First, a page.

Immortelle Adèle, with Tardi and Dominique Grange

Excerpts from the interview:

Tell stories

Jacques Tardi tells where his vocation came from: “I liked being told stories. I wanted to do it myself. I wanted to do stories with content, characters in particular situations trying to get out of it… I’m influenced because I heard it at home. My grandfather used to talk about the First World War. I had to ask myself the question of how to make the situations, like the suffering of the soldier in his trench, understandable to readers. The stories of Adèle Blanc-Sec are lighter, even if I add historical elements, so as not to be completely in the adventure.

How Adele Blanc-Sec was born? 1975 was the year of the woman. As apart from Barbarella, there were very few heroines in the comics, I decided to choose a rather female character. She does the same job as me because no one knew the situation of comic book authors. She encounters the same problems as me, with her editor. For example, she is not happy with the covers. Finally, we do not see her working much. »

The Second World War

Jacques Tardi is known for having recounted the First World War (Damn war, it was trench warfare…). But in I, René Tardi, prisoner of war at Stalag II-B, he set about evoking the Second World War.

The author explains: “My father spoke a lot about this period, about his captivity. One day, I asked him to write me all his anecdotes in order. He filled me with five or six school notebooks, in very fine writing, in which he tells why he enlisted in 1937. But also how he was taken prisoner, and his six years of captivity in Pomerania.

We went to the camp site in Pomerania, a region of Poland, located west of Danzig, a few hundred kilometers from the Baltic. The prisoners traveled in -30° ten kilometers during the day before stopping at a farm and trying to find something to eat.

When my father left the camp, he had on him a small notebook that I still have, in which he had noted the dates, the distances covered, the temperature and the food. So I have everything. We redid the route, and found all the places. It’s interesting to go there, to take pictures, to soak up the atmosphere so as not to talk nonsense.

I’m interested in grassroots people. The problem of the poor guy fascinates me more than that of an authoritarian person who controls. I identify more easily with the guy who doesn’t control, embedded in a story that they didn’t want to live, that they didn’t want to hear about. A man will try to get out of it.”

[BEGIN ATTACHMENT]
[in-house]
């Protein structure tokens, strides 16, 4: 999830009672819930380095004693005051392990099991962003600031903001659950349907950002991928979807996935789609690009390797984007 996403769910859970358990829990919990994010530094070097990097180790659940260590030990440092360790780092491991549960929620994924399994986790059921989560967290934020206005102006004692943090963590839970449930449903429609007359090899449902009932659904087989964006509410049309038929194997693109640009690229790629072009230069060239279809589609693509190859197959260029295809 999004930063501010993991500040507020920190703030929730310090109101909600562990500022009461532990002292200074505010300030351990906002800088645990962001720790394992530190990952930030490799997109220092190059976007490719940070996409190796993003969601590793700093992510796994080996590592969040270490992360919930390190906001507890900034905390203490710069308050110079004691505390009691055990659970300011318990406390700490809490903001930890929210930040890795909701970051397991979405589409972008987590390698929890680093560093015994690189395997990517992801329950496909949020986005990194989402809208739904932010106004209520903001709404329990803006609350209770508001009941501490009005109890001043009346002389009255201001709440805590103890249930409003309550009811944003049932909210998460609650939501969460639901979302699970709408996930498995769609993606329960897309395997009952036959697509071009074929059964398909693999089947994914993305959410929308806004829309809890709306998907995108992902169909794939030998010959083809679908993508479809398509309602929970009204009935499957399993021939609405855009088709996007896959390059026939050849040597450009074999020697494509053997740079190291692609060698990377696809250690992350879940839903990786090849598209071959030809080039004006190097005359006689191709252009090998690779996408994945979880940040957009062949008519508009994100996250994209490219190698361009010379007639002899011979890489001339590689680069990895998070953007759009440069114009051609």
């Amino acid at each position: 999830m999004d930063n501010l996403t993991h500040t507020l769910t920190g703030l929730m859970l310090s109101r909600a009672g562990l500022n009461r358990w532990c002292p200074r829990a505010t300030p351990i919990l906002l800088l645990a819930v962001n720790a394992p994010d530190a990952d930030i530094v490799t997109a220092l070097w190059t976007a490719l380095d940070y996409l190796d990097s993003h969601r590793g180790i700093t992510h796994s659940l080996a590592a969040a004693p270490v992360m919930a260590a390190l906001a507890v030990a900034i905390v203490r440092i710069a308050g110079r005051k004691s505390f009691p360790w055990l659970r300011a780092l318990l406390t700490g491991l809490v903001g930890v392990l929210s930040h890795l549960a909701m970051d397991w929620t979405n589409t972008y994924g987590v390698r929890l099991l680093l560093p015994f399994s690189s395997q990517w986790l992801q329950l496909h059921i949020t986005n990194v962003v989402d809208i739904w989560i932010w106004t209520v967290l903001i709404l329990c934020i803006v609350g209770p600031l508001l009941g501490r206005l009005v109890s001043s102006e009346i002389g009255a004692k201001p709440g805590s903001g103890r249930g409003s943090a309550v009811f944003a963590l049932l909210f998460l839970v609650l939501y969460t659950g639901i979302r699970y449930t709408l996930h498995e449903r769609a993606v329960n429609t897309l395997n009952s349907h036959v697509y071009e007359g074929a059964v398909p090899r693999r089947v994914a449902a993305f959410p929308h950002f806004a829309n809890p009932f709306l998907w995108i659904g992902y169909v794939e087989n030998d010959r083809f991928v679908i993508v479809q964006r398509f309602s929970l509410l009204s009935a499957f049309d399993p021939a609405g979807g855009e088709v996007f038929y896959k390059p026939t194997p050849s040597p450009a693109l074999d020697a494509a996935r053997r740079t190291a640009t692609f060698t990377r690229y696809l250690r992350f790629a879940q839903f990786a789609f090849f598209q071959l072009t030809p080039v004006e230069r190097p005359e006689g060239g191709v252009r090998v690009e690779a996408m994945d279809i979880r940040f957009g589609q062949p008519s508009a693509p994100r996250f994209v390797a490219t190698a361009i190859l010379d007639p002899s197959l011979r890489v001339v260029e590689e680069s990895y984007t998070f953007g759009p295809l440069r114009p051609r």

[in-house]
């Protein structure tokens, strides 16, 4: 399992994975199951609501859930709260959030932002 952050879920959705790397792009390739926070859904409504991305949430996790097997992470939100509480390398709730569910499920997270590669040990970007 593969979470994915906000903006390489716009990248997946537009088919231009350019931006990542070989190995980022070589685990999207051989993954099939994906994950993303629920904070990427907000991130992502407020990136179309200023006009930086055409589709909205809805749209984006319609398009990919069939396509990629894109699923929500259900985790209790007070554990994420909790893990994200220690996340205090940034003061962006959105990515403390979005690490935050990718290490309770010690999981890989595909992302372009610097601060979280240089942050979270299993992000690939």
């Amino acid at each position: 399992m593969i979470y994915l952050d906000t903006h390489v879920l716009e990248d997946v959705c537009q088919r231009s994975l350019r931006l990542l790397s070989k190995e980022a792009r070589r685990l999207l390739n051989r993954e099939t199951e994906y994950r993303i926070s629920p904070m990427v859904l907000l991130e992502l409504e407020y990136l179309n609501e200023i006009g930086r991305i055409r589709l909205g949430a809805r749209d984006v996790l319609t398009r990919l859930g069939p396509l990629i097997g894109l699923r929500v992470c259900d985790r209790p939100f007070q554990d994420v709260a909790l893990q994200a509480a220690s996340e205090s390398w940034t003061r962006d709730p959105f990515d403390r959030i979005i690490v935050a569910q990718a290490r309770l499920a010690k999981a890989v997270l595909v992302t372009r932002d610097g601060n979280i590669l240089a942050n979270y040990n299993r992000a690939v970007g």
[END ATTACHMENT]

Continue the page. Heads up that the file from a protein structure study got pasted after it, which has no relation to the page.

The real

Jacques Tardi needs the real to stimulate his imagination: “The truth of the drawing allows the imagination, just like projection and identification, to unfold. Image plays an important role. The decor of the streets of Paris in Adèle Blanc-Sec’s albums serves to frame the character, to put him in his historical and daily context, etc., hoping that the reader will be interested in knowing a little more. The details contribute to give a reality, even in completely preposterous stories like those of Adele where nothing is really serious.

The starting point, for example, is the Jardin des Plantes, a real place. I walk around the back of the pavilion of paleontology where there is a window with an egg. He is still there. And me, I hatch it, I actually have a pterodactyl egg… It starts like that. It is the elements that are taken on the spot that will give me pretexts for the story.

I need reality to tell stories. Otherwise, I can’t hold on, I’ll reinvent everything. I also need to cram in real everyday details to try to make people understand how things are going.

I don’t consider myself a writer. In comics, I produce as a designer. I have to accompany my drawings with a text, with a little text. I don’t do literature. I don’t really care if anyone tells me it’s well or badly written. My texts are dialogues of characters who express themselves through spoken language. »


Jacques Tardi: “Yes, I am a feminist. When I hear about, for example, violence against women: it’s absolutely scandalous. Just like the way they have been used in comics, in movies, everywhere… Creating Adèle, which is not just an object with beautiful shapes, is a form of feminism. I don’t have a solution. Women are always sidelined. I sometimes talk about it with friends. They are not always aware of this kind of problem. »


  • “Mistral Winner” – Renaud
  • “The Wave” – ​​Francesca Solleville
  • “The Quest” – Orelsan

Excerpt from“Immortal Adele” (words and music Dominique Grange).


  • Archive broadcast in Inter Actualité on 10/22/1964: Jean-Paul Sartre on the absence of innocent literature and the responsibility of the writer.

Generic: “Veridis Quo” – Daft Punk

🎧 To find out more, listen to the show…

France Inter +

50 mins

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